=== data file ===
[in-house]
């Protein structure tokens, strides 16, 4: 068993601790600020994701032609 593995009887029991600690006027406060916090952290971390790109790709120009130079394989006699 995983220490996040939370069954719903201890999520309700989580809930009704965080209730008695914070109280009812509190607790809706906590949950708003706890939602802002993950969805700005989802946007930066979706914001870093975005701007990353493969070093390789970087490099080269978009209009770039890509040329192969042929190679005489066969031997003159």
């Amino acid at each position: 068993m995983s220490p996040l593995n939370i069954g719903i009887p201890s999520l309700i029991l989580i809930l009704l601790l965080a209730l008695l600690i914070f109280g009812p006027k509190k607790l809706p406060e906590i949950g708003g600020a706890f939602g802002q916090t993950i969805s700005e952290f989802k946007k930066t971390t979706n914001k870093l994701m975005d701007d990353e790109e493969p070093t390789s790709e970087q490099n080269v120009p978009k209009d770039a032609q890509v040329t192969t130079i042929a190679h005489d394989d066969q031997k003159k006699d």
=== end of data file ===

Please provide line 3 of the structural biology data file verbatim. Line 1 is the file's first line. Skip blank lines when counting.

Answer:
């Amino acid at each position: 068993m995983s220490p996040l593995n939370i069954g719903i009887p201890s999520l309700i029991l989580i809930l009704l601790l965080a209730l008695l600690i914070f109280g009812p006027k509190k607790l809706p406060e906590i949950g708003g600020a706890f939602g802002q916090t993950i969805s700005e952290f989802k946007k930066t971390t979706n914001k870093l994701m975005d701007d990353e790109e493969p070093t390789s790709e970087q490099n080269v120009p978009k209009d770039a032609q890509v040329t192969t130079i042929a190679h005489d394989d066969q031997k003159k006699d």